Walker v. Gompers Habilitation Center et al

Filing 8

ORDER granting 2 Plaintiff's Application to Proceed In Forma Pauperis. By 3/14/2018, Plaintiff must file a First Amended Complaint corrects all deficiencies noted herein. Failure to timely file a First Amended Complaint may result in the dismissal of this action without further notice. If Plaintiff files a First Amended Complaint, it may not be served until the Court has issued its screening order. Signed by Magistrate Judge Eileen S Willett on 2/13/18. (DXD)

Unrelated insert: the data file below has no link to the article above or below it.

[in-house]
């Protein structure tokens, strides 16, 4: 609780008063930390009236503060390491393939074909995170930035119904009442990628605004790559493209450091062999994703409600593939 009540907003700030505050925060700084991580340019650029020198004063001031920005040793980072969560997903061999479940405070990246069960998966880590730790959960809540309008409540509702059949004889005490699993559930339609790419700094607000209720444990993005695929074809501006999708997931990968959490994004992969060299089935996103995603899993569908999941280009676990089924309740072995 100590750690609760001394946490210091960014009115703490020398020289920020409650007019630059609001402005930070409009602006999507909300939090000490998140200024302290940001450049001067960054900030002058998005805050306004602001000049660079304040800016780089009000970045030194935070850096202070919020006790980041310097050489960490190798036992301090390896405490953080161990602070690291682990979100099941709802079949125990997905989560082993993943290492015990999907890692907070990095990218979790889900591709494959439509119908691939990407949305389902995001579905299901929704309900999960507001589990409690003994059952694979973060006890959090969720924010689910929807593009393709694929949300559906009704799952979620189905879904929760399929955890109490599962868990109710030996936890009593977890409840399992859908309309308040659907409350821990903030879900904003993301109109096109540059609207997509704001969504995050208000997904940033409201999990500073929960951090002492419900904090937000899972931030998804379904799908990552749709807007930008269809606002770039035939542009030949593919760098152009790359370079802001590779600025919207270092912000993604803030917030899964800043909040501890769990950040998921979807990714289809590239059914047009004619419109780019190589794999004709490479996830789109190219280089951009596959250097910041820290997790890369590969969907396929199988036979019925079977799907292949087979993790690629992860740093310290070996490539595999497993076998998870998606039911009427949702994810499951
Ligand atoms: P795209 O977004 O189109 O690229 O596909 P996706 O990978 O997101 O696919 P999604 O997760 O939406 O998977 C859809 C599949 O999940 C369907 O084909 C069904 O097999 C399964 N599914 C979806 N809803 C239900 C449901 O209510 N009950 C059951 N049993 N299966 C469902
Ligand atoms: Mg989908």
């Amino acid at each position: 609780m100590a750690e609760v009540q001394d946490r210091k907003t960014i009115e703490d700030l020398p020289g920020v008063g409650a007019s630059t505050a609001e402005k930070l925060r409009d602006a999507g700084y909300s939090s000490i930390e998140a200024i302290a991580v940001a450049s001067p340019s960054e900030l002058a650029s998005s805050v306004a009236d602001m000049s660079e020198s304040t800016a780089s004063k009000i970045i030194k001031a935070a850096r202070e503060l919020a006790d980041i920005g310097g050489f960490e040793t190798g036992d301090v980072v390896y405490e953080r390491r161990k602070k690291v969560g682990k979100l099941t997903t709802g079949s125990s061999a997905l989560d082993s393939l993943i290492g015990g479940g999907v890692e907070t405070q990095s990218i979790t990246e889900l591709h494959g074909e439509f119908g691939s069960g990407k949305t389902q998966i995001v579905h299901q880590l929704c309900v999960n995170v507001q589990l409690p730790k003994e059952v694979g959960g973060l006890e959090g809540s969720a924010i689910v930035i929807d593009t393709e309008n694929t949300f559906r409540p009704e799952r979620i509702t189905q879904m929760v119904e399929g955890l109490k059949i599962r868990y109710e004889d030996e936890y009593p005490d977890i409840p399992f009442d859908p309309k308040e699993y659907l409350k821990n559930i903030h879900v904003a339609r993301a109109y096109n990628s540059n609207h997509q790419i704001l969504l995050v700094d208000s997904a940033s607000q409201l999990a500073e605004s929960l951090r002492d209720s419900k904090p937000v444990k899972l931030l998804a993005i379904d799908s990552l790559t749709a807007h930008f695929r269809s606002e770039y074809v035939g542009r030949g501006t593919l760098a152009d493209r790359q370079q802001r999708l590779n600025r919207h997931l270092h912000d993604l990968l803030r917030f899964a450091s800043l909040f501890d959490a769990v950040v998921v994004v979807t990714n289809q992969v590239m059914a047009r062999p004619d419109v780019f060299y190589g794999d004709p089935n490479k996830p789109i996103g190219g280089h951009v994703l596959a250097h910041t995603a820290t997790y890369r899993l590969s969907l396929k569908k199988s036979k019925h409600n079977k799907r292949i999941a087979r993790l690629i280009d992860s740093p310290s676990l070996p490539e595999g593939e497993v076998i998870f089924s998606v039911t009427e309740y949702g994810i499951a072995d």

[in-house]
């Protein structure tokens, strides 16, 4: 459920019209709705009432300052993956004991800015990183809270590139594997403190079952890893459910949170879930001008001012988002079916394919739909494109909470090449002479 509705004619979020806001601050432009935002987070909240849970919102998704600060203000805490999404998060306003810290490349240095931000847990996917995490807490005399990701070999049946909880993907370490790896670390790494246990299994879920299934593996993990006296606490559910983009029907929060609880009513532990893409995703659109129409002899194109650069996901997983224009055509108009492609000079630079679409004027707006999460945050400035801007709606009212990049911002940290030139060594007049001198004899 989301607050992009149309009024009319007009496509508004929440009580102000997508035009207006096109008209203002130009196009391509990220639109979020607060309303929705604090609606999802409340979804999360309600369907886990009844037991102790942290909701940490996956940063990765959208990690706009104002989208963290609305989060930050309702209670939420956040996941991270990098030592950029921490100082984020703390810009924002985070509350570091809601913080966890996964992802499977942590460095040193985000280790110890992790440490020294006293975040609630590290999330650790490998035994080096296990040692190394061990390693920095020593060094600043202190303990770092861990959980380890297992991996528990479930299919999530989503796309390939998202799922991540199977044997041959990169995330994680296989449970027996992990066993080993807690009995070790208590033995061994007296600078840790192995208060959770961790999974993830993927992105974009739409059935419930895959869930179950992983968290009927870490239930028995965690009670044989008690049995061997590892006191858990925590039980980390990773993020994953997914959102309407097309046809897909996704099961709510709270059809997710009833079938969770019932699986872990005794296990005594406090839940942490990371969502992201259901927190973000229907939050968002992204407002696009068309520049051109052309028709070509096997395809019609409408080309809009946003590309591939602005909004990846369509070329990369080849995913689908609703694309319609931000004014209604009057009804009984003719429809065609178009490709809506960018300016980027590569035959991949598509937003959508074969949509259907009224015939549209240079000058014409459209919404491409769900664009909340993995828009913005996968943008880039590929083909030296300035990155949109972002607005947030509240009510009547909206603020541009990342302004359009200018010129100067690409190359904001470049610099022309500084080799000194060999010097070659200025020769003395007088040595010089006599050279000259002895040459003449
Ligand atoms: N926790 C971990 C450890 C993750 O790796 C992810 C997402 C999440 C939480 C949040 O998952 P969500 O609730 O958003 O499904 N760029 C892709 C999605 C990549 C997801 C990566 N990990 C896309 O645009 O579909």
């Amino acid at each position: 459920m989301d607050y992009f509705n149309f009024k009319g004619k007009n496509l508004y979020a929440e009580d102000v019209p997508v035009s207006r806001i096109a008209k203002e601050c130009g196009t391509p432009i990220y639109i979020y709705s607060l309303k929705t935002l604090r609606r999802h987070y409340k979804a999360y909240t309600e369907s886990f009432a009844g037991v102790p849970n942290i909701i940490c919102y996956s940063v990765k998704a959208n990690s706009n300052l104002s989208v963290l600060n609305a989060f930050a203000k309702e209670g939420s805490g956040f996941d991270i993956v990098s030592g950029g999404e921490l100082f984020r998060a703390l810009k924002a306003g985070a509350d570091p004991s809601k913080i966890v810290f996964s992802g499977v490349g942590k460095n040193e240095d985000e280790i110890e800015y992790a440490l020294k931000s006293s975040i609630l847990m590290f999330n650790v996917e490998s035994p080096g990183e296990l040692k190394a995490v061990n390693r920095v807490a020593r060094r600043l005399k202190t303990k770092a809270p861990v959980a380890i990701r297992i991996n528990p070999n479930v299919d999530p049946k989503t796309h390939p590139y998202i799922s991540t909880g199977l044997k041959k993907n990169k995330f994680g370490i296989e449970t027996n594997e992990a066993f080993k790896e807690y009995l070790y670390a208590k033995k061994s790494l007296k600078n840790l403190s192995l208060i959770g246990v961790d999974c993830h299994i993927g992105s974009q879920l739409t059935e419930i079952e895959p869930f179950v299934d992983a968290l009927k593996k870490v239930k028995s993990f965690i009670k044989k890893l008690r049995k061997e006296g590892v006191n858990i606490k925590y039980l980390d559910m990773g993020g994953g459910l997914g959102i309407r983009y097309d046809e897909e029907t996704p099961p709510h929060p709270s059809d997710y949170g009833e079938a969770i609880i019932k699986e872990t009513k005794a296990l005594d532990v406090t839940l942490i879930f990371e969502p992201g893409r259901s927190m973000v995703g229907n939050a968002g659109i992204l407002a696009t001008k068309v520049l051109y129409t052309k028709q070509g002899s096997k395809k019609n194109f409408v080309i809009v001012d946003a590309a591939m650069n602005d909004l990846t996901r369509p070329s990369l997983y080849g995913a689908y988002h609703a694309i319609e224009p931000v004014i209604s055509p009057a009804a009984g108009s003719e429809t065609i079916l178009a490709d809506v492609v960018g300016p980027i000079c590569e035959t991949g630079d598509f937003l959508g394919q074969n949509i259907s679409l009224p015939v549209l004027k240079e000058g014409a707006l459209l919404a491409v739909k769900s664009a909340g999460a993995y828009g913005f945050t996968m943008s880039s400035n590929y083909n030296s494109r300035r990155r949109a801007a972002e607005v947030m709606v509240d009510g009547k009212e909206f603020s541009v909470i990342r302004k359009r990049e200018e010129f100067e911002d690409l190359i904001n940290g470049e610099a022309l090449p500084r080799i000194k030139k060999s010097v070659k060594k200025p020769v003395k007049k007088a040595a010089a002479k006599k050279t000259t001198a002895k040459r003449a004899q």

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1 WO 2 3 4 5 6 IN THE UNITED STATES DISTRICT COURT 7 FOR THE DISTRICT OF ARIZONA 8 9 Michele Walker, Plaintiff, 10 11 ORDER v. 12 No. CV-18-00275-PHX-ESW Gompers Habilitation Center, et al., 13 Defendants. 14 15 16 17 18 19 20 21 22 23 24 25 26 27 28 Pending before the Court is Plaintiff’s Application to Proceed in District Court without Prepaying Fees or Costs (Doc. 2). Plaintiff has consented to the exercise of Magistrate Judge Jurisdiction (Doc. 7). The Court finds that Plaintiff does not have sufficient means to pay the Court’s fees and will grant the Application (Doc. 2). Upon screening the Complaint (Doc. 1) pursuant to 28 U.S.C. § 1915(e)(2), the Court finds that Plaintiff has not satisfied the pleading requirements of the Federal Rules of Civil Procedure and fails to state a cause of action. The Court therefore dismisses the Complaint (Doc. 1) without prejudice and grants Plaintiff leave to file a First Amended Complaint consistent with the findings of the Court set forth herein. I. LEGAL STANDARDS A. Statutory Screening of In Forma Pauperis Complaint Pursuant to 28 U.S.C. § 1915(e)(2) With respect to in forma pauperis proceedings, the Court shall dismiss such action at any time if it determines that: 1 2 3 4 5 6 7 8 9 10 11 12 13 14 15 16 17 18 19 20 21 22 23 24 25 26 27 28 (A) the allegation of poverty is untrue; or (B) the action or appeal – (i) is frivolous or malicious; (ii) fails to state a claim on which relief may be granted; or (iii) seeks monetary relief against a defendant who is immune from such relief. 28 U.S.C. § 1915(e)(2). See also Lopez v. Smith, 203 F.3d 1122, 1126 fnt. 7 (9th Cir. 2000) (stating that 28 U.S.C. § 1915(e) “applies to all in forma pauperis complaints”). The Court must dismiss an in forma pauperis complaint if it fails to state a claim or if it is frivolous or malicious. Lopez, 203 F.3d at 1127 (“It is also clear that section 1915(e) not only permits but requires a district court to dismiss an in forma pauperis complaint that fails to state a claim.”); Franklin v. Murphy, 745 F.2d 1221, 1226-27 (9th Cir. 1984). In order to state a claim for relief, the Federal Rules of Civil Procedure require that a complaint must include: (1) “a short and plain statement of the grounds for the court’s jurisdiction;” (2) “a short and plain statement of the claim showing that the pleader is entitled to relief;” and (3) “a demand for the relief sought.” Fed. R. Civ. P. 8(a). The short and plain statement for relief “need not contain detailed factual allegations; rather, it must plead ‘enough facts to state a claim to relief that is plausible on its face.’” Clemens v.DaimlerChrysler Corp., 534 F.3d 1017, 1022 (9th Cir. 2008) (quoting Bell Atl. Corp. v. Twombly, 550 U.S. 544, 570 (2007)). Rule 8 “demands more than an unadorned, thedefendant-unlawfully-harmed-me accusation,” Ashcroft v. Iqbal, 556 U.S. 662, 678 (2009), and “conclusory allegations of law and unwarranted inferences are not sufficient,” Pareto v. F.D.I.C., 139 F.3d 696, 699 (9th Cir. 1998). Further, “[e]ach allegation must be simple, concise, and direct.” Fed. R. Civ. P. 8(d)(1). See also Fed. R. Civ. P. 10(b) (“A party must state its claims or defenses in numbered paragraphs, each limited as far as practicable to a single set of circumstances.”). Where a complaint contains the factual elements of a cause, but those elements are scattered throughout the complaint without any meaningful organization, the complaint does not set forth a “short and plain statement of the claim” for purposes of -2- 1 Rule 8. Sparling v. Hoffman Constr. Co., 864 F.2d 635, 640 (9th Cir. 1988). Thus, a 2 complaint may be dismissed where it lacks a cognizable legal theory, lacks sufficient 3 facts alleged under a cognizable legal theory, or contains allegations disclosing some 4 absolute defense or bar to recovery. See Balistreri v. Pacifica Police Dept., 901 F.2d 696, 5 699 (9th Cir. 1988); Weisbuch v. County of L.A., 119 F.3d 778, 783, n. 1 (9th Cir. 1997). 6 If the Court determines that a pleading could be cured by the allegation of other 7 facts, a pro se litigant is entitled to an opportunity to amend a complaint before dismissal 8 of the action. See Lopez v. Smith, 203 F.3d 1122, 1127-29 (9th Cir. 2000) (en banc). “It 9 is also clear that section 1915(e) not only permits but requires a district court to dismiss 10 an in forma pauperis complaint that fails to state a claim.” Id. at 1127. 11 B. Subject Matter Jurisdiction and Pleading in Federal Court 12 Unlike state courts, federal courts only have jurisdiction over a limited number of 13 cases, and those cases typically involve either a controversy between citizens of different 14 states (“diversity jurisdiction”) or a question of federal law (“federal question 15 jurisdiction”). See 28 U.S.C. §§ 1331, 1332. The United States Supreme Court has stated 16 that a federal court must not disregard or evade the limits on its subject matter 17 jurisdiction. Owen Equip. & Erections Co. v. Kroger, 437 U.S. 365, 374 (1978). Thus, a 18 federal court is obligated to inquire into its subject matter jurisdiction in each case and to 19 dismiss a case when subject matter jurisdiction is lacking. See Valdez v. Allstate Ins. Co., 20 372 F.3d 1115, 1116 (9th Cir. 2004); Fed. R. Civ. P. 12(h)(3). 21 C. Title VII 22 Title VII of the Civil Rights Act, 42 U.S.C. § 2000e et seq., (“Title VII”) provides 23 that it is an unlawful employment practice for an employer “to fail or refuse to hire or to 24 discharge any individual, or otherwise discriminate against any individual with respect to 25 his compensation, terms, conditions, or privileges of employment, because of such 26 individual’s race, color, religion, sex, or national origin . . . .” 42 U.S.C. § 2000e-2(a)(1). 27 The anti-discrimination provision of Title VII seeks to secure a workplace free from 28 discrimination on the basis of race, religion, sex, or national origin. -3- 1 To establish subject-matter jurisdiction over a Title VII claim, a plaintiff must 2 exhaust his or her administrative remedies. B.K.B. v. Maui Police Dep’t, 276 F.3d 1091, 3 1099 (9th Cir. 2002) (citing EEOC v. Farmer Bros. Co., 31 F.3d 891, 899 (9th Cir. 4 1994)). “Under Title VII, a plaintiff must exhaust her administrative remedies by filing a 5 timely charge with the [Equal Employment Opportunity Commission (“EEOC”) ], or the 6 appropriate state agency, thereby affording the agency an opportunity to investigate the 7 charge.” B.K.B., 276 F.3d at 1099 (citing 42 U.S.C. § 2000e–5(b)). “The administrative 8 charge requirement serves the important purposes of giving the charged party notice of 9 the claim and narrow[ing] the issues for prompt adjudication and decision.” Id. (internal 10 quotation marks and citation omitted). 11 A plaintiff must file an administrative claim with the EEOC against his employer 12 within one hundred and eighty days after the alleged unlawful employment practice 13 occurred. 42 U.S.C. § 2000e-5. This administrative claim is a prerequisite to the filing of 14 a civil action against that employer under federal law. Id. Title VII provides that within 15 ninety days after the issuance of a right-to-sue notice, “a civil action may be brought 16 against the respondent.” 42 U.S.C. § 2000e–5(f)(1). 17 In addition, individual employees, including supervisors, are not liable as 18 employers under Title VII. See Miller v. Maxwell’s Int’l Inc., 991 F.2d 583 (9th Cir. 19 1993). II. DISCUSSION 20 21 In her Complaint, Plaintiff states that she was fired for “a charge that happen when 22 I was 19 yrs old I did my time I didn’t lie I past a background check but not finger print.” 23 (Doc. 1 at 4). In her claim for relief, Plaintiff seeks monetary damages for humiliation, 24 sex discrimination, lost wages, and front pay (Id.). She names Gompers Habilitation 25 Center and two individuals as Defendants (Id. at 2). 26 The Court finds that the Complaint fails to comply with the Federal Rule of Civil 27 Procedure 8(a). Plaintiff has failed to state sufficient facts to support a cognizable legal 28 theory. The Court is unable to determine when, where, how, and by whom the -4- 1 Defendants failed to conduct themselves in accordance with the law. Nor does Plaintiff 2 indicate what jurisdictional authority she relies upon in bringing the case. “I past NCIC 3 on my job at Gomper Habilitation Center. I was fired for a 99 year fingerprint. I’m 45 4 years old” is insufficient jurisdictional authority. (Doc. 1 at 3). The Supreme Court has 5 explained that a court may not “supply essential elements of the claim that were not 6 initially pled.” Ivey v. Bd. of Regents of the Univ. of Alaska, 673 F.2d 266, 268 (9th Cir. 7 1982). Courts must review a complaint as it is pled because the party bringing “suit is 8 master to decide what law he will rely upon.” Bogovich v. Sandoval, 189 F.3d 999, 1001 9 (9th Cir. 1999) (quoting Caterpillar Inc. v. Williams, 482 U.S. 386, 392 n.7 (1987)). The 10 Court will grant Plaintiff leave to file a First Amended Complaint that precisely states the 11 legal cause of action for which she seeks relief, the authority under which the Court has 12 jurisdiction to hear the case, and the factual basis supporting a cognizable legal theory. 13 If Plaintiff is seeking relief pursuant to Title VII for sexual discrimination, 14 Plaintiff’s Complaint fails to allege whether or not Plaintiff has exhausted her 15 administrative remedies. If Plaintiff has not yet filed a timely claim with the EEOC and 16 received a right-to-sue letter, any Title VII claim is subject to dismissal. Plaintiff must 17 indicate when the Notice of Right to Sue Letter was received as required for asserting a 18 Title VII violation, if any. The Court finds that Plaintiff has failed to state a Title VII 19 claim. 20 In addition, as previously noted, individual employees and supervisors are not 21 liable as employers under Title VII. Plaintiff’s Complaint fails to contain sufficient 22 allegations that Defendants Kristi Grisham and Mark Jacoby are “employers” as defined 23 by 42 U.S.C.§ 2000e—5(f)(1), and all claims as to the individual Defendants are 24 therefore subject to dismissal. 25 III. CONCLUSION 26 Based on the foregoing, 27 IT IS ORDERED granting Plaintiff’s Application to Proceed in District Court 28 without Prepaying Fees or Costs (Doc. 2). -5- 1 IT IS FURTHER ORDERED that by March 14, 2018, Plaintiff must file a First 2 Amended Complaint that complies with this Order and corrects all deficiencies noted 3 herein. If filed, Plaintiff shall indicate on the pleading that it is a “First Amended 4 Complaint.” Failure to timely file a First Amended Complaint may result in the dismissal 5 of this action without further notice. 6 IT IS FURTHER ORDERED that if Plaintiff files a First Amended Complaint, it 7 may not be served until the Court has issued its screening order pursuant to 28 U.S.C. § 8 1915(e)(2). 9 Dated this 13th day of February, 2018. 10 11 12 13 14 15 16 17 18 19 20 21 22 23 24 25 26 27 28 -6-